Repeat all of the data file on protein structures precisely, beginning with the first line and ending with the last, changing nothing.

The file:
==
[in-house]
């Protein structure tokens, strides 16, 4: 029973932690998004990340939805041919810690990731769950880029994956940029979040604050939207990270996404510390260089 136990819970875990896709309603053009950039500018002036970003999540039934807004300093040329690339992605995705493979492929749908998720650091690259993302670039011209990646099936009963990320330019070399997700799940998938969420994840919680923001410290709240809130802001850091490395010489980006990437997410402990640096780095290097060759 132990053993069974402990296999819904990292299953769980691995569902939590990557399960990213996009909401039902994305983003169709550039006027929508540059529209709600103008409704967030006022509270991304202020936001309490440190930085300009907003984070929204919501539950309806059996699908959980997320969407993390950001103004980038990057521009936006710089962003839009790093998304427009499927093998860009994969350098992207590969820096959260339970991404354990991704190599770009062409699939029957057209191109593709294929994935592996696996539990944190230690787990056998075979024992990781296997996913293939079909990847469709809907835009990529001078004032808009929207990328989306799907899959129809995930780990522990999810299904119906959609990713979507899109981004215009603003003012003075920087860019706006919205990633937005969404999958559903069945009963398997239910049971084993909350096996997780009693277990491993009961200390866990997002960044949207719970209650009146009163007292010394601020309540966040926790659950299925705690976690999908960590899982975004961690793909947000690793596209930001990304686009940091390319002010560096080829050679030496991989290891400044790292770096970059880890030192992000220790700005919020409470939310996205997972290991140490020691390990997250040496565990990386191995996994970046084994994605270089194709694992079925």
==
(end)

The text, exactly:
[in-house]
């Protein structure tokens, strides 16, 4: 029973932690998004990340939805041919810690990731769950880029994956940029979040604050939207990270996404510390260089 136990819970875990896709309603053009950039500018002036970003999540039934807004300093040329690339992605995705493979492929749908998720650091690259993302670039011209990646099936009963990320330019070399997700799940998938969420994840919680923001410290709240809130802001850091490395010489980006990437997410402990640096780095290097060759 132990053993069974402990296999819904990292299953769980691995569902939590990557399960990213996009909401039902994305983003169709550039006027929508540059529209709600103008409704967030006022509270991304202020936001309490440190930085300009907003984070929204919501539950309806059996699908959980997320969407993390950001103004980038990057521009936006710089962003839009790093998304427009499927093998860009994969350098992207590969820096959260339970991404354990991704190599770009062409699939029957057209191109593709294929994935592996696996539990944190230690787990056998075979024992990781296997996913293939079909990847469709809907835009990529001078004032808009929207990328989306799907899959129809995930780990522990999810299904119906959609990713979507899109981004215009603003003012003075920087860019706006919205990633937005969404999958559903069945009963398997239910049971084993909350096996997780009693277990491993009961200390866990997002960044949207719970209650009146009163007292010394601020309540966040926790659950299925705690976690999908960590899982975004961690793909947000690793596209930001990304686009940091390319002010560096080829050679030496991989290891400044790292770096970059880890030192992000220790700005919020409470939310996205997972290991140490020691390990997250040496565990990386191995996994970046084994994605270089194709694992079925």